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A diagram of Zooko's triangle, labelled (counter-clockwise from lower left): Secure, global (decentralized) and memorable (human-meaningful).

Zooko's triangle is a diagram named after Bryce Wilcox-O'Hearn which sets out the possible tradeoffs for a system for giving names to participants in a network protocol. At the vertices of the triangle are three properties that are generally considered desirable for such names[1]:

  • Secure: The quality that there is one, unique and specific entity to which the name maps. For instance, domain names are unique because there is just one party able to prove that they are the owner of each domain name.
  • Decentralized: The lack of a centralised authority for determining the meaning of a name. Instead, measures such as a Web of trust are used.
  • Human-meaningful: The quality of meaningfulness and memorability to the users of the naming system. Domain names and nicknaming are naming systems that are highly memorable.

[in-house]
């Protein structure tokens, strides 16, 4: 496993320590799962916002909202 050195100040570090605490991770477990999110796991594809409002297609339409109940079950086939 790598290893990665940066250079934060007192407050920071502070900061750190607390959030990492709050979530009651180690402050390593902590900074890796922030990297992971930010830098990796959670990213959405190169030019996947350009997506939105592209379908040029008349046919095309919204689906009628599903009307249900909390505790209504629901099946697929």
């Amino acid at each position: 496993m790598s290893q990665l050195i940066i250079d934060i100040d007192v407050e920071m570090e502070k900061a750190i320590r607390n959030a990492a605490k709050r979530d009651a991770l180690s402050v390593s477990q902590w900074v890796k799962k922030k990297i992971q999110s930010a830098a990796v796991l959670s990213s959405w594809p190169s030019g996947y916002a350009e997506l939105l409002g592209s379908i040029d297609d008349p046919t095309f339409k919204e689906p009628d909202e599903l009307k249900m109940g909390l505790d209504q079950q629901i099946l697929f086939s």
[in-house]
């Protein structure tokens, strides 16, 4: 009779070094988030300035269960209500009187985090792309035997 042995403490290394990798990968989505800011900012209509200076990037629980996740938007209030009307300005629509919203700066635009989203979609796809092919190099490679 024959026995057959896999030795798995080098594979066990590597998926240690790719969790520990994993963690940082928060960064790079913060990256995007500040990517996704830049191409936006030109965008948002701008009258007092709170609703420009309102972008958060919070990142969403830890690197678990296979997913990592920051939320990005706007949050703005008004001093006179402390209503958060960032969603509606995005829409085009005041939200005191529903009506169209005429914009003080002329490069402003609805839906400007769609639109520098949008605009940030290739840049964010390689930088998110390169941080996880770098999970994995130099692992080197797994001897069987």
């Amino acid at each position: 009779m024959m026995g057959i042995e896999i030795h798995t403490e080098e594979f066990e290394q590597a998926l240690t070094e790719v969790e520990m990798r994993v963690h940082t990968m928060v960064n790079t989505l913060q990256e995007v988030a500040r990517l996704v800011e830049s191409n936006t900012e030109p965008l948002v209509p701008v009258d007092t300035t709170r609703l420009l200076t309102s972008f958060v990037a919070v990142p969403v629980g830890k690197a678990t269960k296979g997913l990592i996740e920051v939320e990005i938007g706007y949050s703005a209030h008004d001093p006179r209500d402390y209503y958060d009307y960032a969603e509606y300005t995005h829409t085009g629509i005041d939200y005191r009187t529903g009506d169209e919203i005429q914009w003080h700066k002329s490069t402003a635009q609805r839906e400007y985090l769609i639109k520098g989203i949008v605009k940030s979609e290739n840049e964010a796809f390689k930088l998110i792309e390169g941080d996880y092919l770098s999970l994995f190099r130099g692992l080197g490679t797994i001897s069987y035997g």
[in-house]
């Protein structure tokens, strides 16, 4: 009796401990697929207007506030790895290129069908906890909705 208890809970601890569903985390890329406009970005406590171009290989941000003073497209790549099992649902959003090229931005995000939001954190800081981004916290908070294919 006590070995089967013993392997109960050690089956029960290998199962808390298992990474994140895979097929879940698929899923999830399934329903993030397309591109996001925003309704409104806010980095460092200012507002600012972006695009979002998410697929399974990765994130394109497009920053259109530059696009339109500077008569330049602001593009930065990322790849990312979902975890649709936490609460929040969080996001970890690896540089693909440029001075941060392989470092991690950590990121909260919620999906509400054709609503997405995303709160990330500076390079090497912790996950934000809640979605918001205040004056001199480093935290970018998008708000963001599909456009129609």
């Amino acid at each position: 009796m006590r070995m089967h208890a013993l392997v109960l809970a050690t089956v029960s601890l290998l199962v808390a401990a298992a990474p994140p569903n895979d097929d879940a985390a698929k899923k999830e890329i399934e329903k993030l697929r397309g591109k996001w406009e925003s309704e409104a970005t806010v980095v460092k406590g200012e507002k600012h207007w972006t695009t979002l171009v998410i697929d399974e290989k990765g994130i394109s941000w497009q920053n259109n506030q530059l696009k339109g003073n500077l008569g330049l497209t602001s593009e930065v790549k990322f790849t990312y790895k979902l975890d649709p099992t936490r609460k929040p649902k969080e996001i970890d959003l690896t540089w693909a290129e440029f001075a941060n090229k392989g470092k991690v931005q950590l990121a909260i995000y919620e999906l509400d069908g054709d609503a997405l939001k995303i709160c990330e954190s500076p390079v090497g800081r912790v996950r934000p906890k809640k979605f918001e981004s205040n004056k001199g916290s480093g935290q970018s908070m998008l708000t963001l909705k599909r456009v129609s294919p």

Of these three properties, proponents of Zooko's triangle argue that no single kind of name can achieve more than two. So the edges of the triangles represent the three possible choices for a naming scheme:

  • Decentralized and human-meaningful: this is true of nicknames people choose for themselves
  • Secure and human-meaningful: this is the property that domain names and URLs aim for
  • Secure and decentralized: this is a property of OpenPGP key fingerprints

Although no one kind of name can have all three properties, Petname systems demonstrate that one can build a naming system by dynamically translating between different possible kinds of names.


  1. ^ Bryce Wilcox-O'Hearn, Zooko, Names: Decentralized, Secure, Human-Meaningful: Choose Two, retrieved 21 January 2009

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